What You Need to Know About Registering Copyrights

Registering your copyright is a helpful extra step that will allow you to act quickly if someone infringes your artwork.

If you aren’t working as an employee and you haven’t signed a work made for hire agreement, you own the copyright to your artwork as soon as you create it. Copyright ownership is a powerful right, giving you nearly total control over what others can do with your work. Registering your copyright is a helpful extra step that will allow you to act quickly if someone infringes your artwork. If your copyright isn’t registered, you can’t sue for infringement.

In the United States, you can register your copyrights on the United States Copyright Office’s website, www.copyright.gov. You’ll need to set up an account to be able to file the electronic paperwork, but the process is fairly straightforward.

Registering a single work that you created and is only owned by you will cost $35. Registrations with multiple owners, where the creator and owner are different people, or of multiple works under the same registration cost $55.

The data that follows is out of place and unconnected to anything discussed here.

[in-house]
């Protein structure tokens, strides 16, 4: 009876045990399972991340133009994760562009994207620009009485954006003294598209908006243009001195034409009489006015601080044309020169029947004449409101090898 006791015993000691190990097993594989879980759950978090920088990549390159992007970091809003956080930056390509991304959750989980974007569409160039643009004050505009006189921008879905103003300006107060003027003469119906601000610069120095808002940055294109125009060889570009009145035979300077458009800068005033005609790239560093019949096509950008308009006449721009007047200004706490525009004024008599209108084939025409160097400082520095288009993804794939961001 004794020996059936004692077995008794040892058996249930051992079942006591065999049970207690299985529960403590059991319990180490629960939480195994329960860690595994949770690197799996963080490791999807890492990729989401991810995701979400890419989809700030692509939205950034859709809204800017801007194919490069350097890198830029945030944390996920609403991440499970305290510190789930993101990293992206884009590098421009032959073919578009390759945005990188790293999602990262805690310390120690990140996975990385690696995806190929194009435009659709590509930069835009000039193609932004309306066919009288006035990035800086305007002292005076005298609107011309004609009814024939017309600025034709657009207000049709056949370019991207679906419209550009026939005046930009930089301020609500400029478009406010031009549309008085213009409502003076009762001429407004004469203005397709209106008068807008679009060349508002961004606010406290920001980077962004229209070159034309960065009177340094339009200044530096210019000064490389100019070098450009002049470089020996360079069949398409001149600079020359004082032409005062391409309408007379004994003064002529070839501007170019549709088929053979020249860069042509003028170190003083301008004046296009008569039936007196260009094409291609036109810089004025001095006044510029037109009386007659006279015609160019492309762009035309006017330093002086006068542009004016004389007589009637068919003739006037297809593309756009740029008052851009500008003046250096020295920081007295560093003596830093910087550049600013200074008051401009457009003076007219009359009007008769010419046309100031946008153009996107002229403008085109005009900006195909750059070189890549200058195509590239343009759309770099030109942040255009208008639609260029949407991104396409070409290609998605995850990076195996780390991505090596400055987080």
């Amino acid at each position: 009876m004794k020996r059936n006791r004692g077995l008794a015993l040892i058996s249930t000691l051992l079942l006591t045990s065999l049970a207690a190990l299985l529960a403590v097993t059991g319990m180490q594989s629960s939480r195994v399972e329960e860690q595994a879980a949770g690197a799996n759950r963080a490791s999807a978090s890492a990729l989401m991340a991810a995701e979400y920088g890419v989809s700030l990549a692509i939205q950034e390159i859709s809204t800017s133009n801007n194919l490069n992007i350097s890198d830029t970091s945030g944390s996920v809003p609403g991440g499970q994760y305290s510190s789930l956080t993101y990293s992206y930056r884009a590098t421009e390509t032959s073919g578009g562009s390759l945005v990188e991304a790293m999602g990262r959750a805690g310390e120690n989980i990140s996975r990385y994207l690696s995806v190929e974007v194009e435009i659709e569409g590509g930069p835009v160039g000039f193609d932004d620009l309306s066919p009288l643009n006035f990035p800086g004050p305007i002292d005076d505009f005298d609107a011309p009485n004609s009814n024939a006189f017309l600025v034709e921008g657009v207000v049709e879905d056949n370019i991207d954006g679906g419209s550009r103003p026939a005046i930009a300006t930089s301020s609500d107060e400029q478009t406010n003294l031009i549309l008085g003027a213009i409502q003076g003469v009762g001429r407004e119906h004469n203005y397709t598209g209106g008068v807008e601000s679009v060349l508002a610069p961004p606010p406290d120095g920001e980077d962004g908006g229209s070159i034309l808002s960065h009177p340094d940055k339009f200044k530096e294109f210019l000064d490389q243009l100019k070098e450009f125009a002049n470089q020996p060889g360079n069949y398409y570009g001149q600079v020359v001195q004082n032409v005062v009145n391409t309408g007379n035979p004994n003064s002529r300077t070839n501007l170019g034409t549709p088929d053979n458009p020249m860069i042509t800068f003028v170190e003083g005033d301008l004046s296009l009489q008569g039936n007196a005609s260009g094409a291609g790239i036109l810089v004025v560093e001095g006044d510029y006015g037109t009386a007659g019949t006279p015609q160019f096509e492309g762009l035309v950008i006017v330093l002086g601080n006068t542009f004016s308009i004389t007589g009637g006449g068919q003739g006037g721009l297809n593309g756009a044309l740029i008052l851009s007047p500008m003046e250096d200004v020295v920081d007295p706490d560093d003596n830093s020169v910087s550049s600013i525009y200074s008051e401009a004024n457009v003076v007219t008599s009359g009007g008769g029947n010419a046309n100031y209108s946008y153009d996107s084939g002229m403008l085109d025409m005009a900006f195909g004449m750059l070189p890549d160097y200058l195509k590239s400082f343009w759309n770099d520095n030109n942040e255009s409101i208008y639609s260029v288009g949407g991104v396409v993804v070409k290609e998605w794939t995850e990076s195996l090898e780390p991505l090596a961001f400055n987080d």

Registering multiple pieces under the same registration may sound like an easy way of saving money, but be warned: One of the factors courts consider in an infringement claim is how much of the original work was used. When multiple pieces are covered by one registration, the “original work” is all of the pieces making up the registration.

Copyright owners are required to deposit copies of their work when registering a copyright. (The copies are categorized and kept safe in the Library of Congress’s collection.) Most registrations will require you to submit two copies of the work you’re registering.

For pieces where it would be impossible or burdensome to submit copies, the U.S. Copyright Office may be able to accept a photograph of the work or grant an exception to the requirement. If your artwork sounds like it would fit into this category, consider consulting with an attorney so you can learn exactly how to handle the deposit requirement.

Once your registration is processed, you’ll get your official registration certificate in the mail. When you do, pat yourself on the back — you’ve just navigated a complex government process in the name of your art and emerged victorious!

Katie Lane is an attorney and negotiation coach in Portland, Oregon, helping artists and freelancers protect their rights and get paid fairly for the work they do. You can read her blog at WorkMadeForHire.net and follow her on Twitter: @_katie_lane.